“Indeed, for the global poor in this century, there is no higher-priority need with deeper and broader implications than the provision of basic justice systems that can protect them from the devastating ruin of common violence.  Because as anyone who has tasted it knows, if you’re not safe, nothing else matters.” 

I’ve heard campaigns and bought t-shirts, music albums, pairs of shoes and coffee served in red-colored cups all in the name of doing justice in the developing world.

Buy this shirt and help build a school!

Buy this brand of water and help dig a well!

Your paper-bead necklace supports a small business owned by this widow in Kenya!

This red-colored coffee cup will help cure HIV/AIDS!

It all fit so well in my rose-colored, hope-in-any-circumstance, glass-half-full kind of world.

But then I read about the village of La Union in Peru, where in just one week a medical examiner may see as many as 50 rape victims between the ages of 10-13.

I read about the 27 million slaves kept in bondage in the world today, and how their owners are not lurking in dark alleys.  They are announcing their fierceness and violence toward their slaves unabashedly in the streets.

I read that the most common crime committed against children in South Africa is rape.

I read that, horrifically, schools in the developing world are often places of sexual violence toward the girls who attend them in hopes of gaining an education.

As I read, my half-full-glass began to crack and seep.  A slow, sorrowful trickling from the glass and from the corners of my eyes alike.

I had all but convinced myself that magic bullets exist.

I moved into the inner city of Milwaukee four years ago, and fully believed that if we only moved closer to the pain and suffering of others that our proximity would bring restoration.

I read Half the Sky and believed if we could only educate children – boys and girls equally – around the globe, then our communities would be stronger and our hope for the future would be realized.

But there are no magic bullets.

There are no quick fixes.

Our t-shirts, bottled water choices, paper bead necklaces and red-colored cups of coffee cannot ultimately change the world.

They can help.

But as Haugen points out, unless there is a functioning justice system in place in communities in the developing world, any efforts to improve education or access to water, to jumpstart small businesses for single mothers or address health concerns like HIV/AIDS will ultimately be consumed by violence, like locusts bringing havoc on a field ripe for harvest.

“We need to fundamentally change the conversation.  Whenever we speak of global poverty, we must speak of the violence imbedded in that poverty…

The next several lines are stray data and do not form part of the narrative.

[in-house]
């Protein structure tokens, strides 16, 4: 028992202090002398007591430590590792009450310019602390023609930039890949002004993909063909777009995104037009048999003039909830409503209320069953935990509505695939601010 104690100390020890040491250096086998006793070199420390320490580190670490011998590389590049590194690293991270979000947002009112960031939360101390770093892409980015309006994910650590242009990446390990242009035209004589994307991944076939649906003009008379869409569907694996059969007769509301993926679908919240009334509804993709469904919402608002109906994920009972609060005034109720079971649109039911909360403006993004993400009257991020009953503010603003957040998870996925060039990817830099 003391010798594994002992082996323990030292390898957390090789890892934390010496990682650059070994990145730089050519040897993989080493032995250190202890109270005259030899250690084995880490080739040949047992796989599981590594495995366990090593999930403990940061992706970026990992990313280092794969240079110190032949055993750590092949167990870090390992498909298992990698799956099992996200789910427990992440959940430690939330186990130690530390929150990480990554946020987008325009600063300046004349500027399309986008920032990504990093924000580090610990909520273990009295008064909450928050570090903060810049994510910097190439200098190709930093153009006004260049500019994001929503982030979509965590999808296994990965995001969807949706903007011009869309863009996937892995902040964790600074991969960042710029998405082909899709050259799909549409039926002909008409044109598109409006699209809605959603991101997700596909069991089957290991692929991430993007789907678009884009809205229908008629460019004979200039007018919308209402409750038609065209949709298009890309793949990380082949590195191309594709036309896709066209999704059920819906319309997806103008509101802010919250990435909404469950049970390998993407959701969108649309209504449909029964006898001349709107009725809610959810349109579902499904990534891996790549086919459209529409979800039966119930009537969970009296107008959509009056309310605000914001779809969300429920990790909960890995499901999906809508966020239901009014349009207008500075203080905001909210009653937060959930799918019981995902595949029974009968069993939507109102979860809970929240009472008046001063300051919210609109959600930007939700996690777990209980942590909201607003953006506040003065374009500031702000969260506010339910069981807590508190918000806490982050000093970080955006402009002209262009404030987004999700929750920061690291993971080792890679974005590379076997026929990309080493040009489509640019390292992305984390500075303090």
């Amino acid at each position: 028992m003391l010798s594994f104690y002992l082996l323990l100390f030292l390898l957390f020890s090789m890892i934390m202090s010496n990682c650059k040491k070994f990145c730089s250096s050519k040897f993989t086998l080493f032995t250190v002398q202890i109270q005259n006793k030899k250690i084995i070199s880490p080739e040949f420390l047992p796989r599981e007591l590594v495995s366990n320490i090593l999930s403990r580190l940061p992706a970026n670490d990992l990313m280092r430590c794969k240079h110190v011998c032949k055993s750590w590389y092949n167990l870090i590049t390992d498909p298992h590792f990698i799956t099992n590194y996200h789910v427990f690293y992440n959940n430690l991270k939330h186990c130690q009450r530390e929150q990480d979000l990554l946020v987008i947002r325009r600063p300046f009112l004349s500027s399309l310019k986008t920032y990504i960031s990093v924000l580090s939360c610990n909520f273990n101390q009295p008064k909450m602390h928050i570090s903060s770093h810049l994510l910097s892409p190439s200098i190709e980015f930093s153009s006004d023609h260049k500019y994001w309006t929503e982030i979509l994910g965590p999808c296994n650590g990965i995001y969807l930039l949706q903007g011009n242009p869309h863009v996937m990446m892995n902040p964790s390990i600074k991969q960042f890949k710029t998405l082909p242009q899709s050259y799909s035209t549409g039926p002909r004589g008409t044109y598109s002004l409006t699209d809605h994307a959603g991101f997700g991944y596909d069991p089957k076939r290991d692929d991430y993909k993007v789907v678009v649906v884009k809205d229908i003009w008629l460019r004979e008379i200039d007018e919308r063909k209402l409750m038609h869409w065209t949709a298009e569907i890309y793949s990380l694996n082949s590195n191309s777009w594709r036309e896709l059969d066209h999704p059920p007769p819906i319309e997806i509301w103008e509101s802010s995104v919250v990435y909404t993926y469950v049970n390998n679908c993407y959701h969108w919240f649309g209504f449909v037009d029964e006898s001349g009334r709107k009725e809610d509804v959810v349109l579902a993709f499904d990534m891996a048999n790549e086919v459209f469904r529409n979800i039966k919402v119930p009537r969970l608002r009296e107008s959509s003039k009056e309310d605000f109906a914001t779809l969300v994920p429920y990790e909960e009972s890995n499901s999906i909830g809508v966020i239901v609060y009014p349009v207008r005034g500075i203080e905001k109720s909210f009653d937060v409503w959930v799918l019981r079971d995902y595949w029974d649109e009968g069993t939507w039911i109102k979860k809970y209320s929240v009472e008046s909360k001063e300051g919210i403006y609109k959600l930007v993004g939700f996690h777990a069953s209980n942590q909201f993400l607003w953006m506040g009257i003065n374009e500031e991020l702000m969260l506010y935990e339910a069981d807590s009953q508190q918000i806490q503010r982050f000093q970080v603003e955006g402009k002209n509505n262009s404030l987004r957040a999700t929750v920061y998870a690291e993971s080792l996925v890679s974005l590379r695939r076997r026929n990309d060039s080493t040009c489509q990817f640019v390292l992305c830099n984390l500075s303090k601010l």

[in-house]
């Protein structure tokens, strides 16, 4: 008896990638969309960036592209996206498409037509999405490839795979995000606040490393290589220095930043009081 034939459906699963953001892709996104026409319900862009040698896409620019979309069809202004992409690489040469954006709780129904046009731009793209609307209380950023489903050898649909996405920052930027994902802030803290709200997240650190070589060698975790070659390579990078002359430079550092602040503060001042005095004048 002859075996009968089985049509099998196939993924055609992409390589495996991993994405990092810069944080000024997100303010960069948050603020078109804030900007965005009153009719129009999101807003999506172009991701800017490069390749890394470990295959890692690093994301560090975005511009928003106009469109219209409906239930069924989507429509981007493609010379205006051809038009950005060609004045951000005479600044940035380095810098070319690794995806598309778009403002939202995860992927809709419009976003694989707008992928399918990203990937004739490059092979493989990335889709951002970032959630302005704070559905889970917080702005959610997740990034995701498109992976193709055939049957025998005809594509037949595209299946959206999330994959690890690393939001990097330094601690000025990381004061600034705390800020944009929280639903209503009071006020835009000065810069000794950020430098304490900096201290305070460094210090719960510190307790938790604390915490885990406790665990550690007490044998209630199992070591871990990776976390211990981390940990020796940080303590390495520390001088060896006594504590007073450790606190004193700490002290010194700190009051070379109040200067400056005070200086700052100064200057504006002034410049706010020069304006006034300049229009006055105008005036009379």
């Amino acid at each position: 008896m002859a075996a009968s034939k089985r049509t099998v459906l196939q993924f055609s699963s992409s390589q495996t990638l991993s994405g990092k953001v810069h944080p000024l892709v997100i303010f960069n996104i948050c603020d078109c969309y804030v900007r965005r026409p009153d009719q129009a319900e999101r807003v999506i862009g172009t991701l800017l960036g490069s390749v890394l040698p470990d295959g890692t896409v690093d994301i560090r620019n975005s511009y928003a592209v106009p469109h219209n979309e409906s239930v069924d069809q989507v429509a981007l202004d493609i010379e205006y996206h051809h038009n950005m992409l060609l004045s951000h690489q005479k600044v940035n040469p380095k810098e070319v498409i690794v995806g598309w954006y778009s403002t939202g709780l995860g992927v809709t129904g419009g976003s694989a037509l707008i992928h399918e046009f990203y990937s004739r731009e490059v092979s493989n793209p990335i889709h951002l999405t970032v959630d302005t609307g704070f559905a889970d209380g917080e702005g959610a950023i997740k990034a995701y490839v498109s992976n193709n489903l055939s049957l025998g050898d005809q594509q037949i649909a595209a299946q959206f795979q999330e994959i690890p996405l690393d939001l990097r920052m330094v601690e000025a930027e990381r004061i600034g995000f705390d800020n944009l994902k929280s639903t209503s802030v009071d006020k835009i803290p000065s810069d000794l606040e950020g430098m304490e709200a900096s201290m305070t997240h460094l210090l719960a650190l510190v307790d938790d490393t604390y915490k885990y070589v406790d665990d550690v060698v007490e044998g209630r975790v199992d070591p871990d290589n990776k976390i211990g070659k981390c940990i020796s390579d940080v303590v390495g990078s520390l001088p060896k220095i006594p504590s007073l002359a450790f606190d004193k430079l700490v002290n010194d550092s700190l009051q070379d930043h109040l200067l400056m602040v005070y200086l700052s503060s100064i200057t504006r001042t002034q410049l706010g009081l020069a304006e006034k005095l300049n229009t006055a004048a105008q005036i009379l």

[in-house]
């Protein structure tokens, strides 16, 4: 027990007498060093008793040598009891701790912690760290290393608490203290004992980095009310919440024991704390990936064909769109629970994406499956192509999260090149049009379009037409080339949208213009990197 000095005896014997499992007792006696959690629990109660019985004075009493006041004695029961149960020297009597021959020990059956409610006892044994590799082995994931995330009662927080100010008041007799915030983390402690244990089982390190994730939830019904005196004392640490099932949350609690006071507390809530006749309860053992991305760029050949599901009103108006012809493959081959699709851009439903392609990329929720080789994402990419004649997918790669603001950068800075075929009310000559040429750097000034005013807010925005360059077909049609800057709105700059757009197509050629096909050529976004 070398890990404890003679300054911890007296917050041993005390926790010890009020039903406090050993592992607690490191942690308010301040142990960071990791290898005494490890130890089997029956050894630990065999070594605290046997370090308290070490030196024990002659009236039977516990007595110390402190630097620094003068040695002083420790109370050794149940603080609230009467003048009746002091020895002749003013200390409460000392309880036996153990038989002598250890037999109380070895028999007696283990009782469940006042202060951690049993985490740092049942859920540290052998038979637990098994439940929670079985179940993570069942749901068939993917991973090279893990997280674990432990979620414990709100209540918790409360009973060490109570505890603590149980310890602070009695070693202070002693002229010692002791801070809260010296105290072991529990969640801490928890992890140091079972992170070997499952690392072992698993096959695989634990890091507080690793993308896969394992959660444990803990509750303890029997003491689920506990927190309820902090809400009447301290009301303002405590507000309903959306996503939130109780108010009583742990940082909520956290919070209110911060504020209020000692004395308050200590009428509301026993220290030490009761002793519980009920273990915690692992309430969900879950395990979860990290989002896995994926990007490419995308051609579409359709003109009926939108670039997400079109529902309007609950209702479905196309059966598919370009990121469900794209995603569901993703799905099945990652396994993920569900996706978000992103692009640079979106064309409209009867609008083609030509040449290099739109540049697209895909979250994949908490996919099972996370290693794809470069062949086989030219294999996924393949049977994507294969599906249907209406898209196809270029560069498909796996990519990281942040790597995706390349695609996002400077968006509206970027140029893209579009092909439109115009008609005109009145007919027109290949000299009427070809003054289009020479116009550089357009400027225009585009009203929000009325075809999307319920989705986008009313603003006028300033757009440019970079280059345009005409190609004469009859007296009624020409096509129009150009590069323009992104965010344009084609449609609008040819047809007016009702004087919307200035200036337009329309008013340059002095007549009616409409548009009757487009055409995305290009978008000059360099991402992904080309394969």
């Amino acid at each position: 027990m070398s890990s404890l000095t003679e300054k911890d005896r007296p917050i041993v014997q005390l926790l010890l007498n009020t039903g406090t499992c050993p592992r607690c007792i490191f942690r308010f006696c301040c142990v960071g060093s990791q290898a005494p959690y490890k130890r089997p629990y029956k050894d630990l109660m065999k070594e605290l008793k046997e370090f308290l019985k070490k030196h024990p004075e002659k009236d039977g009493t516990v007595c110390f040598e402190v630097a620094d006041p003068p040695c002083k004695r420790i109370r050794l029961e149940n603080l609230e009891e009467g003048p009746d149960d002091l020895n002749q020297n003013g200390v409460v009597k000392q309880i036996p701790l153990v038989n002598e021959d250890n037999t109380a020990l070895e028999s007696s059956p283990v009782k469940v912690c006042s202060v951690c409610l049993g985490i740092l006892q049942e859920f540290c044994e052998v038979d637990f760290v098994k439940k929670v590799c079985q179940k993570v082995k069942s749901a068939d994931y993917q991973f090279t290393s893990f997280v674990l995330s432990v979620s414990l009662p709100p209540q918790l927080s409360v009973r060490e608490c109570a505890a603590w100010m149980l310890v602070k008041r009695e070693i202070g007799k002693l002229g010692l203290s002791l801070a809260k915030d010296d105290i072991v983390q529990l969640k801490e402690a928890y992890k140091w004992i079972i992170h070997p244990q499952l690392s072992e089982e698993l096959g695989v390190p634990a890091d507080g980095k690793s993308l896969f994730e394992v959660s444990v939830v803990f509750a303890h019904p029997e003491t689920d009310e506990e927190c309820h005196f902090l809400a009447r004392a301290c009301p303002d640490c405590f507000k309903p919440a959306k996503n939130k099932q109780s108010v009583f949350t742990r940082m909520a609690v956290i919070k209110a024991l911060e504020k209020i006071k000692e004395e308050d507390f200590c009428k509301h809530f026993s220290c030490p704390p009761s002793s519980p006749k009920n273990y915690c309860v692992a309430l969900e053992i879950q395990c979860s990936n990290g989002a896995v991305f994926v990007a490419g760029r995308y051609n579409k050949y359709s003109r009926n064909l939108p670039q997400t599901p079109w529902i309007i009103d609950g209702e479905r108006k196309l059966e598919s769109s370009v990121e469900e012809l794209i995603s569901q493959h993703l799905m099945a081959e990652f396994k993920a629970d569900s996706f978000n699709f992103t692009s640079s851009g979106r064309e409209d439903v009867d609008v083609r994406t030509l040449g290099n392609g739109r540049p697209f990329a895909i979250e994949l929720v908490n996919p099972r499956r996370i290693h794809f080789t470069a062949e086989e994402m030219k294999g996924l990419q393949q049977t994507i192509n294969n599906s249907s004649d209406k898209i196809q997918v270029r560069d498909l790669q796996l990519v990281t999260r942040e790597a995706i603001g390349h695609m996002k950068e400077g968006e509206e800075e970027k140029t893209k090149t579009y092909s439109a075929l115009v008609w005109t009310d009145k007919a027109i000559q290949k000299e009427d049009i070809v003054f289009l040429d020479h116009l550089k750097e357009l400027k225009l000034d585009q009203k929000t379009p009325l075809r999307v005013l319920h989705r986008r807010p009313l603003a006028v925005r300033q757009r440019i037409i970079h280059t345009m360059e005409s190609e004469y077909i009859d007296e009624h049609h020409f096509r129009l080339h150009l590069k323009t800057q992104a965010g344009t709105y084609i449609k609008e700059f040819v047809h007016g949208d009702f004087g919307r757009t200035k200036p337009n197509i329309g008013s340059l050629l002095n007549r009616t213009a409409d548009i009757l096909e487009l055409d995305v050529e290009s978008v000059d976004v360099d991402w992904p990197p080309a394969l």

In every forum, conference, classroom, policy discussion, think tank, blog, or dinner table conversation where global poverty is center stage, the problem of violence deserves equal time with hunger, dirty water, disease, illiteracy, unemployment, gender discrimination, housing, or sanitation because for the poor, violence is every bit as devastating and is frequently the hidden force undermining solutions to these other needs.”

WIth such overwhelming statistics and gut-wrenching stories The Locust Effect left me wondering a bit about what I could practically do to engage – and hopefully change – such dire circumstances for people around the world.

I’m all for starting conversations and raising awareness, but what more can I do?
(Since, let’s be real, I’m not going back to law school and moving to Peru anytime soon.)

I was encouraged, though, to hear in an interview discussing The Locust Effect Gary Haugen sighting the influence and importance of Millennials in the fight against injustice.

“I think this actually can be the generation that eliminates this epidemic of slavery that we have in the world. This could be the generation, but that will require their capacity – our capacity – to be committed to the stretch of our lives to see that this problem is dealt with.”

The step right now in the journey toward justice?  Adovocate.  Tell the stories. Make the conversations happen.
This may not seem like much sometimes, but this is our role at this moment and we must be faithful to it.
The journey we’re embarking on is a long one.  Slavery and oppression and the stripping of human dignity have been around for centuries.  But rather than be discouraged by the magnitude of the problem, let us be encouraged in the steps we personally can take today.  To open our eyes, to lean in, to let our hearts ache, to tell our circles of influence what we have seen.